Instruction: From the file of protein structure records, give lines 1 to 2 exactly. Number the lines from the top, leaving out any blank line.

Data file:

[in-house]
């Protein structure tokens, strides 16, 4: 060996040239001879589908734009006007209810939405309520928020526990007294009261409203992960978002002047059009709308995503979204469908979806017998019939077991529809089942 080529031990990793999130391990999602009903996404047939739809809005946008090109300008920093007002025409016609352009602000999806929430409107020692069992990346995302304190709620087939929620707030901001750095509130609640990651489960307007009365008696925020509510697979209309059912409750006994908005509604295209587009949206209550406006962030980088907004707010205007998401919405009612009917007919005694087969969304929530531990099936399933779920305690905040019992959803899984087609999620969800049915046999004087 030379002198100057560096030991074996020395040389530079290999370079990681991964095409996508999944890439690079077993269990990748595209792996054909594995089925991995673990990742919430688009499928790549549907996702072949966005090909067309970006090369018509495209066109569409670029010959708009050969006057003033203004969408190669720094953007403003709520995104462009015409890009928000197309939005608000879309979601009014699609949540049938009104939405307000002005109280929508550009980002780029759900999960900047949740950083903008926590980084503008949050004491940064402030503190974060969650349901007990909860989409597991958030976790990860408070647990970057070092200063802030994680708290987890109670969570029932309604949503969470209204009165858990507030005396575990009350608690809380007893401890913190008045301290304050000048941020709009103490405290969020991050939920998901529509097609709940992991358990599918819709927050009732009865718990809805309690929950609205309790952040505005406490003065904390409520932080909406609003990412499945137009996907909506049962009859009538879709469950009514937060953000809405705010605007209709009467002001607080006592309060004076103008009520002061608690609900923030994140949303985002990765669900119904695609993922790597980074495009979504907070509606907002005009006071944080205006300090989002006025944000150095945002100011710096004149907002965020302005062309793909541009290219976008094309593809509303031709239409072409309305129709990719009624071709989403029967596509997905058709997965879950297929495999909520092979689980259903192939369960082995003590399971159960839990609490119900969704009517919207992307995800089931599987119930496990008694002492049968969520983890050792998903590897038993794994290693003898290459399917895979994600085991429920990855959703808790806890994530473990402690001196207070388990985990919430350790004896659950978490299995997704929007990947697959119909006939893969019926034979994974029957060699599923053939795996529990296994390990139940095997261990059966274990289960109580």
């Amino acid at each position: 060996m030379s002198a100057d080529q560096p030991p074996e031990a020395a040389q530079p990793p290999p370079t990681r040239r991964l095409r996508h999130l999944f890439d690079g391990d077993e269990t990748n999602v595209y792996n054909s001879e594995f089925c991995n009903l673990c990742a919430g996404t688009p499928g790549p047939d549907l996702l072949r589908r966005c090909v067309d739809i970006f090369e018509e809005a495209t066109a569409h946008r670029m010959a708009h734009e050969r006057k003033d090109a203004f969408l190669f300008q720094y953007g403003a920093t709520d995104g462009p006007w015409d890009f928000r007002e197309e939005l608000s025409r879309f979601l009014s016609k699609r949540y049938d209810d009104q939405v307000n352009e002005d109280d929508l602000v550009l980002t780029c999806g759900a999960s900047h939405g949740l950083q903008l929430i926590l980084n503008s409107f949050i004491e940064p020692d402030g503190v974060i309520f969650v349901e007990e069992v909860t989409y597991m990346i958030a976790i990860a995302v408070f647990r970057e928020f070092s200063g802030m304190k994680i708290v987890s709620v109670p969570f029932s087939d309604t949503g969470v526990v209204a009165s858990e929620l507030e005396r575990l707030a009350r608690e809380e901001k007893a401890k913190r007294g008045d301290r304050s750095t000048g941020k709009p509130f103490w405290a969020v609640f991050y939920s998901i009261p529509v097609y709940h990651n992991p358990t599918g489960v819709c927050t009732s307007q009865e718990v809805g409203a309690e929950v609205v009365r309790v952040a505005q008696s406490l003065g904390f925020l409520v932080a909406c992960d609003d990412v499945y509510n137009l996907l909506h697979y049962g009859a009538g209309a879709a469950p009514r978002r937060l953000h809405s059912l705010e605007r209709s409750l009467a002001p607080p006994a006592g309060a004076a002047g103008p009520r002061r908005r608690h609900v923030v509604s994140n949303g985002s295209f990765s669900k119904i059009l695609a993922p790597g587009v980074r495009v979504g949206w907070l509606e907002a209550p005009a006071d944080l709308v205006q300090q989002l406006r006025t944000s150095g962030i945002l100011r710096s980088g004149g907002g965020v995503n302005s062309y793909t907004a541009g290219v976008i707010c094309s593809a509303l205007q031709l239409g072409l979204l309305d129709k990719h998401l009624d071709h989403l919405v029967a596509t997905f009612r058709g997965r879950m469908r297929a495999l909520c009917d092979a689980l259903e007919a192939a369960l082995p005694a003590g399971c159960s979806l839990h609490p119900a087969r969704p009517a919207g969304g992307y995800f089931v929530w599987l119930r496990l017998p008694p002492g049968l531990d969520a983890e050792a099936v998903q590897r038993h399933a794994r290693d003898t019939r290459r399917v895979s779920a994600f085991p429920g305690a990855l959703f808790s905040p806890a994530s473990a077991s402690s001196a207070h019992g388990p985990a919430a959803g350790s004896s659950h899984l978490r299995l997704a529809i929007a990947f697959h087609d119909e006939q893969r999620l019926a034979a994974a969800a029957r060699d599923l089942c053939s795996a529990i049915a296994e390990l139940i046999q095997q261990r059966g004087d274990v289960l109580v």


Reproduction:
[in-house]
């Protein structure tokens, strides 16, 4: 060996040239001879589908734009006007209810939405309520928020526990007294009261409203992960978002002047059009709308995503979204469908979806017998019939077991529809089942 080529031990990793999130391990999602009903996404047939739809809005946008090109300008920093007002025409016609352009602000999806929430409107020692069992990346995302304190709620087939929620707030901001750095509130609640990651489960307007009365008696925020509510697979209309059912409750006994908005509604295209587009949206209550406006962030980088907004707010205007998401919405009612009917007919005694087969969304929530531990099936399933779920305690905040019992959803899984087609999620969800049915046999004087 030379002198100057560096030991074996020395040389530079290999370079990681991964095409996508999944890439690079077993269990990748595209792996054909594995089925991995673990990742919430688009499928790549549907996702072949966005090909067309970006090369018509495209066109569409670029010959708009050969006057003033203004969408190669720094953007403003709520995104462009015409890009928000197309939005608000879309979601009014699609949540049938009104939405307000002005109280929508550009980002780029759900999960900047949740950083903008926590980084503008949050004491940064402030503190974060969650349901007990909860989409597991958030976790990860408070647990970057070092200063802030994680708290987890109670969570029932309604949503969470209204009165858990507030005396575990009350608690809380007893401890913190008045301290304050000048941020709009103490405290969020991050939920998901529509097609709940992991358990599918819709927050009732009865718990809805309690929950609205309790952040505005406490003065904390409520932080909406609003990412499945137009996907909506049962009859009538879709469950009514937060953000809405705010605007209709009467002001607080006592309060004076103008009520002061608690609900923030994140949303985002990765669900119904695609993922790597980074495009979504907070509606907002005009006071944080205006300090989002006025944000150095945002100011710096004149907002965020302005062309793909541009290219976008094309593809509303031709239409072409309305129709990719009624071709989403029967596509997905058709997965879950297929495999909520092979689980259903192939369960082995003590399971159960839990609490119900969704009517919207992307995800089931599987119930496990008694002492049968969520983890050792998903590897038993794994290693003898290459399917895979994600085991429920990855959703808790806890994530473990402690001196207070388990985990919430350790004896659950978490299995997704929007990947697959119909006939893969019926034979994974029957060699599923053939795996529990296994390990139940095997261990059966274990289960109580």